Before transitioning to Caitlyn, Bruce, of course, went on to marry his third wife Kris Jenner and became involved in the biggest reality TV show of all time. Brody also appeared regularly in seasons 8-11 of Keeping Up With The Kardashians alongside his step-sisters Khloe, Kim and Kourtney, and half-sisters Kylie and Kendall Jenner.
Brandon followed his mother’s footsteps into the music business with his wife Leah.
This post originally appeared on Daily Express :: Entertainment Feed
Sir David Jason has graced our television screens for decades and become best known for his legendary role in Only Fools and Horses.
The actor, who has been a part of our lives for generations, played Derek ‘Del Boy’ Trotter.
The BBC sitcom was first broadcast in 1981 and follows wheeler-dealer Del Boy and the Trotter family on quests to make quick cash, and eventually become millionaires.
Born David John White in 1940, the television star has been the epitome of British comedy and drama and has rose in the ranks to become a national treasure.
And it appears some fans didn’t realise that the talent runs in his family, My London reports.
Over the years, his roles have included playing Granville in Open All Hours, Blanco in Porridge, Pop Larkin in The Darling Buds of May, and DI Frost in A Touch of Frost, and many more.
And it appears acting is a talent that runs through’s David’s family as he has a famous brother.
David’s older brother, Arthur White, features in a number of episodes of police crime drama A Touch of Frost playing the role of PC Ernie Trigg.
Have you spotted him?
Rumour has it, it was in fact Arthur that inspired David to pursue acting early in his career.
Back in 1996, Arthur starred in Goodnight Sweetheart which also stars Nicholas Lyndhurst, who played Rodney Trotter in Only Fools and Horses, as the lead role.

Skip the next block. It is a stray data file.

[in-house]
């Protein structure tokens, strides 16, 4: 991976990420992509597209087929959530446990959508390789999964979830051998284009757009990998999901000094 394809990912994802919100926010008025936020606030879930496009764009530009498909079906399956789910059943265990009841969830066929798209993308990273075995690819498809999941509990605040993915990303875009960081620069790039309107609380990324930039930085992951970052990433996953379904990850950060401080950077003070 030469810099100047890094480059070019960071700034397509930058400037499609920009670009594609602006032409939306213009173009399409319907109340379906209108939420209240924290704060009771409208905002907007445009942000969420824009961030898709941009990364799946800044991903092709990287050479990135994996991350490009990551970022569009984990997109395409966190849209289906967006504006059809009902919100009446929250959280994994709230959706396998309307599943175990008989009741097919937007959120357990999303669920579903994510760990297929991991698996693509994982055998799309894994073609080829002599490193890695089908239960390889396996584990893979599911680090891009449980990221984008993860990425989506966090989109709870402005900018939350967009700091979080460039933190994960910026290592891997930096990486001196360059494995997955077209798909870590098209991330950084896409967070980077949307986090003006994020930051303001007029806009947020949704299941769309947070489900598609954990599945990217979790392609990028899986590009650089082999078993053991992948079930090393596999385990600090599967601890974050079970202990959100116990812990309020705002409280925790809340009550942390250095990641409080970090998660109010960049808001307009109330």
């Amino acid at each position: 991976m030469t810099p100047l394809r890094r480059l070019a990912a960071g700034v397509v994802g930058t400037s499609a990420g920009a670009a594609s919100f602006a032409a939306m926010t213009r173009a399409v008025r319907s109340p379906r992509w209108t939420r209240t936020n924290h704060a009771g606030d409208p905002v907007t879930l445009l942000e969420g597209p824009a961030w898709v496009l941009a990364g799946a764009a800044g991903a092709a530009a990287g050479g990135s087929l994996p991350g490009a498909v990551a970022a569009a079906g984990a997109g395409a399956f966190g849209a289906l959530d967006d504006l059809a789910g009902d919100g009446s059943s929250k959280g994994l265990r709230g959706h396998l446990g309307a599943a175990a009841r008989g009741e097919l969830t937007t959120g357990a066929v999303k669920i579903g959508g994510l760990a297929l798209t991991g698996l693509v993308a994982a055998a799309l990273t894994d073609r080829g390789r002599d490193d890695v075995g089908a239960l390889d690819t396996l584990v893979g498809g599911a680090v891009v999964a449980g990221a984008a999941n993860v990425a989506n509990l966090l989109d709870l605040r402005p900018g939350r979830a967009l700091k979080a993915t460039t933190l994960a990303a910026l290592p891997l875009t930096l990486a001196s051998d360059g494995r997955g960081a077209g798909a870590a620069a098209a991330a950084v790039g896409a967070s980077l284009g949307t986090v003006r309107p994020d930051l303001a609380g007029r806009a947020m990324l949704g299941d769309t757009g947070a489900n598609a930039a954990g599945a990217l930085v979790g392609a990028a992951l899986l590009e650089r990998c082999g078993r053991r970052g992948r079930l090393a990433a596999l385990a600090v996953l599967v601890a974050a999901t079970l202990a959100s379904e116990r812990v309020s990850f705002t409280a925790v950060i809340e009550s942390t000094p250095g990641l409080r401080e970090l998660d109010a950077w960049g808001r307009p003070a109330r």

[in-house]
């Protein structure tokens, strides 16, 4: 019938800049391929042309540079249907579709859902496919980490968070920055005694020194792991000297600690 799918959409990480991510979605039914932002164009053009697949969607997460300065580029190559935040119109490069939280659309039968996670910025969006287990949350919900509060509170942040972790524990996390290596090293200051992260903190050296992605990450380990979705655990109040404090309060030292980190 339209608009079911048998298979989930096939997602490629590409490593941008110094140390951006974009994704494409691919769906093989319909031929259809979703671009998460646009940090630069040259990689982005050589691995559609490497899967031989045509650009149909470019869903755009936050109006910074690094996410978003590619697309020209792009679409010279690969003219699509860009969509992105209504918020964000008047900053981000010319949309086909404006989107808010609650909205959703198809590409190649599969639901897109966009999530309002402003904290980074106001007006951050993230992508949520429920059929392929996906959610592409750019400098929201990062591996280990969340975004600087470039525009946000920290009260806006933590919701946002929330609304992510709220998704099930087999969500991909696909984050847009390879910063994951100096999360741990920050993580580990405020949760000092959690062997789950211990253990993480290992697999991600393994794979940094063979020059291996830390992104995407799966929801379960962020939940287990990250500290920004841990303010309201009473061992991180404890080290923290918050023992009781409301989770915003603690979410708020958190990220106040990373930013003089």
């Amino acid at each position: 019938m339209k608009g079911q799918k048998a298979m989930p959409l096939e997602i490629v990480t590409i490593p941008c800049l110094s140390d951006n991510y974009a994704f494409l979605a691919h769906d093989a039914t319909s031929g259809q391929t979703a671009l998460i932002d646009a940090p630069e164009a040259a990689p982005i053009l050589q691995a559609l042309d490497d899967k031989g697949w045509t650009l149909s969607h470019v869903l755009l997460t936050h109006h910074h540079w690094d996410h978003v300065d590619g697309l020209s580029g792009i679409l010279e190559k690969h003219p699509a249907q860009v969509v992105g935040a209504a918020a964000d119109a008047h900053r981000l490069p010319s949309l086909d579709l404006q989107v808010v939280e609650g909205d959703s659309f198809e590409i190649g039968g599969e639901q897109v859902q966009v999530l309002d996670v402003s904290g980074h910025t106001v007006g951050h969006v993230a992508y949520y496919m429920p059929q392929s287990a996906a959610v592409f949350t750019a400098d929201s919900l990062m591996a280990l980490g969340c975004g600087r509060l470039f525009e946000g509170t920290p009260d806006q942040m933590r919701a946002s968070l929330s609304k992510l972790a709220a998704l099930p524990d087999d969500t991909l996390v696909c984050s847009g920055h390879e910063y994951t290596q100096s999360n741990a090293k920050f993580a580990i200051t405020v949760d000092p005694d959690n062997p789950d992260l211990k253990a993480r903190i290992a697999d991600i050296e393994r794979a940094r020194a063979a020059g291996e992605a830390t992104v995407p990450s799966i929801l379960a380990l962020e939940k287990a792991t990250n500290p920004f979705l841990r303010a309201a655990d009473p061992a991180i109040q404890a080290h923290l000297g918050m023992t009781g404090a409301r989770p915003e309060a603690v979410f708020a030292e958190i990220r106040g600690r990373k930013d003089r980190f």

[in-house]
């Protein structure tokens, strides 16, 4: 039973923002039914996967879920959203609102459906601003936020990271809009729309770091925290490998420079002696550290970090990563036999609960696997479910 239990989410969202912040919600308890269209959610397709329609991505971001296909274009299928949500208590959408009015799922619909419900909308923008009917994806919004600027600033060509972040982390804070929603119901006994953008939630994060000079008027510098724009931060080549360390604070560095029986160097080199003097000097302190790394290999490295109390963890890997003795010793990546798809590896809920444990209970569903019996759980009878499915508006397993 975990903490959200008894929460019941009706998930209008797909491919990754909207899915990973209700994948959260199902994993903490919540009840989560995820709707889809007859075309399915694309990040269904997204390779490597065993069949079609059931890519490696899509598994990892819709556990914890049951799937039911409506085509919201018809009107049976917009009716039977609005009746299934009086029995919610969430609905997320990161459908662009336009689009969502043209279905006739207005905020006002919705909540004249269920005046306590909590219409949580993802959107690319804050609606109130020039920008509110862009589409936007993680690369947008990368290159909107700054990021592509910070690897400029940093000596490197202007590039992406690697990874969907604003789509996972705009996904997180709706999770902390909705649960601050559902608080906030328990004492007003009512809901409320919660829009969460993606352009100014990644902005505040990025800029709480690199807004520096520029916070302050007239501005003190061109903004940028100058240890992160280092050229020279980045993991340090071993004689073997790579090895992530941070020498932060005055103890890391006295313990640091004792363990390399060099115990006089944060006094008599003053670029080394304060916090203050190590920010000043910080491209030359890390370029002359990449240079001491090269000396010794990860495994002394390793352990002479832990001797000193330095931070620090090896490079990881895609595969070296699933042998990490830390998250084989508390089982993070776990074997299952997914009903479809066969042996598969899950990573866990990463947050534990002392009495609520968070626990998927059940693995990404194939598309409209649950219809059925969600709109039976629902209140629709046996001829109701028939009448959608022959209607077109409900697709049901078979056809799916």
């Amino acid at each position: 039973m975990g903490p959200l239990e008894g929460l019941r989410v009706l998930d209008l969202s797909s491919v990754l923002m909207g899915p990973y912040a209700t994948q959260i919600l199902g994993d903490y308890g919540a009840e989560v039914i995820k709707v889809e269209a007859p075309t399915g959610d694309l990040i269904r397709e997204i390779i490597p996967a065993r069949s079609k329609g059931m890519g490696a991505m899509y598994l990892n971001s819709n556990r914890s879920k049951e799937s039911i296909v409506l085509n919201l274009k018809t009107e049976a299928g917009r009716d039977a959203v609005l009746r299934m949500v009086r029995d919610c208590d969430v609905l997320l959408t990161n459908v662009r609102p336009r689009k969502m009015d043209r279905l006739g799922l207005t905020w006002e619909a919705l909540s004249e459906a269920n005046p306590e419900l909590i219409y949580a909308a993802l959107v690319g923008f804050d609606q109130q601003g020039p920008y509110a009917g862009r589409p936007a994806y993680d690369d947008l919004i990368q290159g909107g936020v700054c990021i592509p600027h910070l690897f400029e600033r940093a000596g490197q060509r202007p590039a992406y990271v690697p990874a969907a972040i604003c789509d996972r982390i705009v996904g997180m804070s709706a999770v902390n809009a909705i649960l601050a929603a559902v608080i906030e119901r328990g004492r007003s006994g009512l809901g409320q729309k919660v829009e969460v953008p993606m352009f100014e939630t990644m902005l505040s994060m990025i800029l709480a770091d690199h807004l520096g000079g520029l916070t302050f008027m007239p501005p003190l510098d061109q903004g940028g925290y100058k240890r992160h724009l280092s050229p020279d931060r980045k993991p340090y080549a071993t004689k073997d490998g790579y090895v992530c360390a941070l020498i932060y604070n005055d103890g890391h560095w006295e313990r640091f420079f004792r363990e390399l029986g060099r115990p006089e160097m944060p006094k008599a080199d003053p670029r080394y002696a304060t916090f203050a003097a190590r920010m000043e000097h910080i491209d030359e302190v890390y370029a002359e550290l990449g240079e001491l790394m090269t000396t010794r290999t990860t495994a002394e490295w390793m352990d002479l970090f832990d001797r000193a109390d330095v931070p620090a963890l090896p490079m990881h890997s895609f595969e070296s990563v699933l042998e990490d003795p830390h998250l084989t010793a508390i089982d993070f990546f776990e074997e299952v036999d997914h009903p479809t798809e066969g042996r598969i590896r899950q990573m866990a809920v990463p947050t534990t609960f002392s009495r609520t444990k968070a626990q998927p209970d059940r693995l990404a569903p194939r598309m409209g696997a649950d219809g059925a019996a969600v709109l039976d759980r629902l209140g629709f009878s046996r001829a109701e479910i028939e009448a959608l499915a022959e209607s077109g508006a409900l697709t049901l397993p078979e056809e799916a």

Arthur, who was born in London in 1933, has also featured in a number of popular television series.
He played Albert Fogerty in Heartbeat back in 2007 after landing a part in Holby City in 2006 as Sidney Bickton.
Other television appearances include Doctors, Family Affairs, London’s Burning, Grange Hill, and many more.
In 1991, Arthur starred alongside brother David when he appeared in two episodes of The Darling Buds of May as Uncle Pearce.
It’s a shame the two famous siblings never acted alongside each other in Only Fools.
Well, there’s always hopes for an on-screen reunion.
When Kate wore the dress in 2017, she accessorised with nude Prada heels and drop earrings by Simone Rocha. She wore her hair down in loose curls and opted for natural makeup.
Since then, Kate has recycled the Alexander McQueen dress to celebrate her mum Carole Middleton’s 64th birthday in 2019. The celebration was thought to be held at her sister Pippa and brother-in-law James Matthews’ Chelsea home.
At the time, Kate added the same earrings but opted for matching red heels.
This post originally appeared on Daily Express :: Life and Style Feed
Gogglebox favourites Jenny and Lee left viewers disappointed – and some concerned – with their latest Instagram video.